I hope this will not muddy up the water. Module clamps are available for traditional mounting of frameless modules, but it looks like you will still have to stiff-back certain unsupported spans or use multiple rails (needs 3 rails across short-ways to support anyhow).

Imagine a ladder mounted on your roof sideways...made of light weight 3/4"-1" square aluminum tubing topped with pressure sensitive double sided tape. It could work, but we are back to high cost, labor intensive mounting. I like the module slot, like the letters on a store event sign except in landscape orientation (long side horizontal) or adhesive if you are not worried about scars from peeling them off at some time. They would probably make a great shade structure if integrated as roofing panels. Oh man, im writin a book in here.




 
R Scott
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Location: Kansas Zone 6a
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minimum order quantity of 15!

The space efficiency is not as good as a standard panel. You need 20-25% more sq ft of panel to get the same watts. May be a big deal to you, may not.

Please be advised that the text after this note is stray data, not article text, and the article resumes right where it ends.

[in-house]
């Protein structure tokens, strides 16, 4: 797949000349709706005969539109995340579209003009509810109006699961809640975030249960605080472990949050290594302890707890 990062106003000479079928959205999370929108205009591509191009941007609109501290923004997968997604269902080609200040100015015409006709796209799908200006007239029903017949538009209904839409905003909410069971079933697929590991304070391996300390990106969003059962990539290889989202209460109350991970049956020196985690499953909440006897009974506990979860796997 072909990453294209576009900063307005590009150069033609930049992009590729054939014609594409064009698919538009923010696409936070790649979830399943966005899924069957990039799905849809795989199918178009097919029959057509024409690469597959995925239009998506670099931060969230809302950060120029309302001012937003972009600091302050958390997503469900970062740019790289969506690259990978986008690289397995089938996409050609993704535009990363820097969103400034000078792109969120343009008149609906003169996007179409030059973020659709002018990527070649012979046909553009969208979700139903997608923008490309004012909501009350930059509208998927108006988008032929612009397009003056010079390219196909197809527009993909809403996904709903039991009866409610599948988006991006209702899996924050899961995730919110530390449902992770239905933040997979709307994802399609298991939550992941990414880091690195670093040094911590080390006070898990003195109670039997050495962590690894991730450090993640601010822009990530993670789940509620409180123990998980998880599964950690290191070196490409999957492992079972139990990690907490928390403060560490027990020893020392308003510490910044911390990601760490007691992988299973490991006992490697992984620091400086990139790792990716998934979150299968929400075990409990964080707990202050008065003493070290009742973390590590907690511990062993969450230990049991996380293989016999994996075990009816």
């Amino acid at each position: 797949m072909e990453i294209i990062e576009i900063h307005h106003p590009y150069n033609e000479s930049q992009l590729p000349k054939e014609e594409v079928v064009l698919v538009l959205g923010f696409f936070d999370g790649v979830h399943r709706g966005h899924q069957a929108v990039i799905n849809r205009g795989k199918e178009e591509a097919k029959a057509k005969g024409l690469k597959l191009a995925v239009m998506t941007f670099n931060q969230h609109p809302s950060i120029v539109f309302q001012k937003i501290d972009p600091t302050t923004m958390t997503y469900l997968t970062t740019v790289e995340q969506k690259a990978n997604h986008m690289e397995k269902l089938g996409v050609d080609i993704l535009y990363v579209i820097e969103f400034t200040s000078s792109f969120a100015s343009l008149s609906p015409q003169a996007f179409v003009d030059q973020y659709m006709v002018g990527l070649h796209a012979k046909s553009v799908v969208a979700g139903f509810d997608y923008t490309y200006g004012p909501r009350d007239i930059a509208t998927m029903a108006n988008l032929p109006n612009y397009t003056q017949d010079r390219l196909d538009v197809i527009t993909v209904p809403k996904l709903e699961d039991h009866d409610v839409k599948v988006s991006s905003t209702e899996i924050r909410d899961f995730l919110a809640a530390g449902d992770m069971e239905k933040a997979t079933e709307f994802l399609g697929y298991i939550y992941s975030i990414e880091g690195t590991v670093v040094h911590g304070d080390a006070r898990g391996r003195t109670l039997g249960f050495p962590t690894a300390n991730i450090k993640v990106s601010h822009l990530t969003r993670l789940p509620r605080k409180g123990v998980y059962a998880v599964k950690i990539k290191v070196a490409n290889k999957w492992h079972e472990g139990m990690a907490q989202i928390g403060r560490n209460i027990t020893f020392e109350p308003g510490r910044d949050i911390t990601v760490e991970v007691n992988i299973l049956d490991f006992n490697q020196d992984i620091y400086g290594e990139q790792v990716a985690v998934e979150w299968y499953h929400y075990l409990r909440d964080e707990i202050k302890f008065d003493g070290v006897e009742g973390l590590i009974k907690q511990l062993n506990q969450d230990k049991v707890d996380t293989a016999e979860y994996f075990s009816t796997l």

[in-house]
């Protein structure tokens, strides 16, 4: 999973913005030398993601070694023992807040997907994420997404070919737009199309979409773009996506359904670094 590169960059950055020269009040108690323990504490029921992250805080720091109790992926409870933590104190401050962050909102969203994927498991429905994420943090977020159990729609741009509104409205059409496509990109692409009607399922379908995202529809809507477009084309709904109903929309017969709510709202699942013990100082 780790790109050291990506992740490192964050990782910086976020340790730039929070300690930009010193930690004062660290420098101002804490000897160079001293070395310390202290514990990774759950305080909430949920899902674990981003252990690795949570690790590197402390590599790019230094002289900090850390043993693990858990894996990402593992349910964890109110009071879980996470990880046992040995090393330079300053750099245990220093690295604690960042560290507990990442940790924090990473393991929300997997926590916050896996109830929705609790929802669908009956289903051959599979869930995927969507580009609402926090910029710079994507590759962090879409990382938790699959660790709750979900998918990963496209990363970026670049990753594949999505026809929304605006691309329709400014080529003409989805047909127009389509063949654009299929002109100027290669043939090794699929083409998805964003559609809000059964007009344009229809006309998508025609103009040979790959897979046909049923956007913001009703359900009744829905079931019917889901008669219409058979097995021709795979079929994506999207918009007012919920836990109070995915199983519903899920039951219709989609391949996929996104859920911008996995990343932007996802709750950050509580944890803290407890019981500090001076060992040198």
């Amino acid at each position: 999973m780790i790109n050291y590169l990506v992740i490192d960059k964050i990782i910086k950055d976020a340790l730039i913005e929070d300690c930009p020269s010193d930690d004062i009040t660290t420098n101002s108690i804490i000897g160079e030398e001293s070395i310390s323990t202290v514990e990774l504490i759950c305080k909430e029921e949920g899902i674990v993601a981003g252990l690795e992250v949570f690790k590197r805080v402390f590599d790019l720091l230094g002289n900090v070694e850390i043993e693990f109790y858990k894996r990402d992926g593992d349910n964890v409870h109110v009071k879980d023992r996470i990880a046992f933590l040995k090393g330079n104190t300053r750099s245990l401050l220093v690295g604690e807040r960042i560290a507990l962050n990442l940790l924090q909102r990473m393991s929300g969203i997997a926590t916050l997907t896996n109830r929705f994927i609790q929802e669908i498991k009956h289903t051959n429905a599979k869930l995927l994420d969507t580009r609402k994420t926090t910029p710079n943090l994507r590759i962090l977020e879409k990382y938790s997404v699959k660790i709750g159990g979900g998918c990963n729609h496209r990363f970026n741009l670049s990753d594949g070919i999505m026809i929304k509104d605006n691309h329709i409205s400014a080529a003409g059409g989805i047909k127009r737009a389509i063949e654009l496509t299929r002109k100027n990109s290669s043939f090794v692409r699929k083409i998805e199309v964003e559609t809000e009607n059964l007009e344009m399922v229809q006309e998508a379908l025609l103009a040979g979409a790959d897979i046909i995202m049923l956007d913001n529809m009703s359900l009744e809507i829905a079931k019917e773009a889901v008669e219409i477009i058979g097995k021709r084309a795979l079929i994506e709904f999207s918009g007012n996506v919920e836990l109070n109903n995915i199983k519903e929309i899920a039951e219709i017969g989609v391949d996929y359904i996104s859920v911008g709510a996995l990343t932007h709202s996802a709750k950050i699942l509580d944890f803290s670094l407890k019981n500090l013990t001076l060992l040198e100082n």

That is the going price of made in China panels of untested quality. They may be a bargain, they may be expensive shingles.

 
frank li
Posts: 207
Location: Michigan
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Shucks! I called Sun Electronics (great long-time source of components for off grid and solar projects) the flexible module line they had is discontinued. The cover melted!.

I wonder if it was from mounting direct to surfaces and maybe the resulting lack of air cooling?

There are other manufacturers of flexible modules,but the price of those was interesting.
 
dave lannen
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S Bengi wrote:I found some frameless, flexible 400W solar panel going for $174 (44cent per watt), they are going for 1/3 the price of a regular solar panel per watt.